Training for Extinguishers and System Manual Actuation
It is now required for managers to provide and document instruction on extinguishers and manual actuation for new employees at hiring, and to all employees annually. Records for training must be maintained and made available to the AHJ. In addition, instructions for use must be posted conspicuously.
Emptying of Grease Cans
11.6.16 was added to require that grease cans be inspected or emptied once every week.
Contact your Life Safety Partner for help updating your kitchen suppression system to comply with all 2017 code updates. This information is based on first and second draft revisions to the NFPA code for 2017. A1 strives to ensure the information we provide in our blogs is accurate, the information we provide is based on research and our understanding of State Fire Codes and NFPA regulations. You should always review the complete NFPA standards and local codes for where you are, as local and state requirements may differ.
Clean Agent Systems are the best fire protection system for your server rooms. For this suppression system to work properly, your server room construction needs to be specifically designed to limit leaks and hold the gaseous agent.
In reports from the NFPA, when automatic extinguishing equipment was reported present, sprinklers were reported in 72% of the fires. Wet-pipe sprinklers were reported for 90% of the fires with sprinklers present, compared to 7% for dry-pipe sprinklers and 3% for other sprinklers.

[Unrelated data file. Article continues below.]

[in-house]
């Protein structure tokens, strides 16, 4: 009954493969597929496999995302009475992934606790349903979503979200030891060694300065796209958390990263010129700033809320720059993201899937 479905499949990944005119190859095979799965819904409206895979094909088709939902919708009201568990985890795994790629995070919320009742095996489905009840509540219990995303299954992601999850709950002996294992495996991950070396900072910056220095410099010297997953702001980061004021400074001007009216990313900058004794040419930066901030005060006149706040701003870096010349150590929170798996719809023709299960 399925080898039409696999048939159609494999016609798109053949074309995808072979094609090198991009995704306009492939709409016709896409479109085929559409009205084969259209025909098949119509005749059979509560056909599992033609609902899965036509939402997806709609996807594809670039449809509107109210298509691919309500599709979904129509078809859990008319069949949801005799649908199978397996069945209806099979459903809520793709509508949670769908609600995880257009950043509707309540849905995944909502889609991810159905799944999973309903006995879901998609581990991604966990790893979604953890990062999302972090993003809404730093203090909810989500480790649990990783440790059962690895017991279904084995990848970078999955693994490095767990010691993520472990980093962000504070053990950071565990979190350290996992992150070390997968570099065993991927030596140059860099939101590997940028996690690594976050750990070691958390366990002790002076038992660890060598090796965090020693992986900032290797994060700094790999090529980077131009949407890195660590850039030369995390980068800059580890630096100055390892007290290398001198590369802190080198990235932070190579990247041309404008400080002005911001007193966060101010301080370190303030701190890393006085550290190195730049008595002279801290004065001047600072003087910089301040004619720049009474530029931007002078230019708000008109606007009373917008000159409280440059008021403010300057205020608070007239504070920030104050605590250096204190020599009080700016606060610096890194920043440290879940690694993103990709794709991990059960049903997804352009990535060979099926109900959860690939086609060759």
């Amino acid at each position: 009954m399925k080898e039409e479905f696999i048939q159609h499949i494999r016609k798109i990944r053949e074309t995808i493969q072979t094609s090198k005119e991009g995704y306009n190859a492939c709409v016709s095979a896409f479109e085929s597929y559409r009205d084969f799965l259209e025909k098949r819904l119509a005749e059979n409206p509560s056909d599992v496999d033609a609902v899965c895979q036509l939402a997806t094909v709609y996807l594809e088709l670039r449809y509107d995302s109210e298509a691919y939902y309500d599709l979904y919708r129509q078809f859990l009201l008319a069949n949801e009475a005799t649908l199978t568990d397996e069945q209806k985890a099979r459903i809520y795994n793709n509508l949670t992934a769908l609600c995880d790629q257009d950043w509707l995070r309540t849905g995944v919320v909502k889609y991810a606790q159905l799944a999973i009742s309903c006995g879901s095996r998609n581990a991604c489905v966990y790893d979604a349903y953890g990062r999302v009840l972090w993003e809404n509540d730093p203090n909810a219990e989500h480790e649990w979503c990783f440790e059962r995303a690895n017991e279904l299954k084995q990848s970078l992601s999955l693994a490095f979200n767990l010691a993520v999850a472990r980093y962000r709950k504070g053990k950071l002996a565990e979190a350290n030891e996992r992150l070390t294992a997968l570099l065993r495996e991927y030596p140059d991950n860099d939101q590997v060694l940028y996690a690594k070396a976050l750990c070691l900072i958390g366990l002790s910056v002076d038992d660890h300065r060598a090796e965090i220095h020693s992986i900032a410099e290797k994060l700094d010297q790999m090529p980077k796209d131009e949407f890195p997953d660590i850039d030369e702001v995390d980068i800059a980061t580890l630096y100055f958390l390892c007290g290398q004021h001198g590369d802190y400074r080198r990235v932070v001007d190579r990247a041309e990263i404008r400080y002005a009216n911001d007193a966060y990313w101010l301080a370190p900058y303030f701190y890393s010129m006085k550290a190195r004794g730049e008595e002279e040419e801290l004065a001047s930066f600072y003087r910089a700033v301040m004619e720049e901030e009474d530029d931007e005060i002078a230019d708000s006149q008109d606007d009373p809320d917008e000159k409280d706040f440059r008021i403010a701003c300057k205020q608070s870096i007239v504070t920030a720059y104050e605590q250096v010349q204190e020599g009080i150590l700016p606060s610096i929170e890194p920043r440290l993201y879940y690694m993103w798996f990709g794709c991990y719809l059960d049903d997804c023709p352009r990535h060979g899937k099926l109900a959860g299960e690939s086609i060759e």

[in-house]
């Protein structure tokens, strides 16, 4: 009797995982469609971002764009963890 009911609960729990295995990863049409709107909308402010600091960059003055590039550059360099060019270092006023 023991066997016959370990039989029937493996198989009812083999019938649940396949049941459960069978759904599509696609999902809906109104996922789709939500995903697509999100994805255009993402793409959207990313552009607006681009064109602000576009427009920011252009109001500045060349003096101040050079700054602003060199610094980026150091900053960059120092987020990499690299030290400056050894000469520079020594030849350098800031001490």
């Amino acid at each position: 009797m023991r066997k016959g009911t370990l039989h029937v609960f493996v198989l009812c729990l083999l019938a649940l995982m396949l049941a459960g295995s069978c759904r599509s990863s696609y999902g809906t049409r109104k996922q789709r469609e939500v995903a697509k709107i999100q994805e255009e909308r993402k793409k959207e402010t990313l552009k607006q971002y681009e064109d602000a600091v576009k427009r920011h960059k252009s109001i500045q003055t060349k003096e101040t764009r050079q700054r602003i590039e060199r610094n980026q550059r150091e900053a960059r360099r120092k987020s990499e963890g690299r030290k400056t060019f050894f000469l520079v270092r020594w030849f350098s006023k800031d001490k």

When wet-pipe sprinklers were present, 56% of fires were reported as too small to activate operational sprinklers. Clean agent systems can activate faster than traditional wet-pipe sprinklers and, since they do not use water, will not damage your electrical equipment when used. Debris, smoke, and water clean-up wreaks havoc on electronic gear. It also prevents your business from getting back to business as usual.
Server Room Construction for a Clean Agent Suppression System
Server rooms are generally constructed with the perimeter walls extending from the true ceiling (as opposed to drop ceilings and the like) to the lowest structural unit, either the floor itself or the concrete slab underneath the floor. This creates a fire rated barrier for the room and reduces the leaks a room will have in an Integrity Fan Test.
Server rooms should be prepared for a clean agent suppression system by inspecting the walls and slab for leakage points, sealing them with fire retardant materials, and fitting the doors with pressure seals around the jams and thresholds.
When constructing a server room, your contractors should ensure the following points are followed to allow for a clean agent suppression system.
Doors & Windows
- All doors must have a threshold and sweep installed
- Egress doors should swing out of the protected space
- Doors may require weather stripping around the jam to ensure an air tight seal
- Latching mechanisms are necessary and door closures are required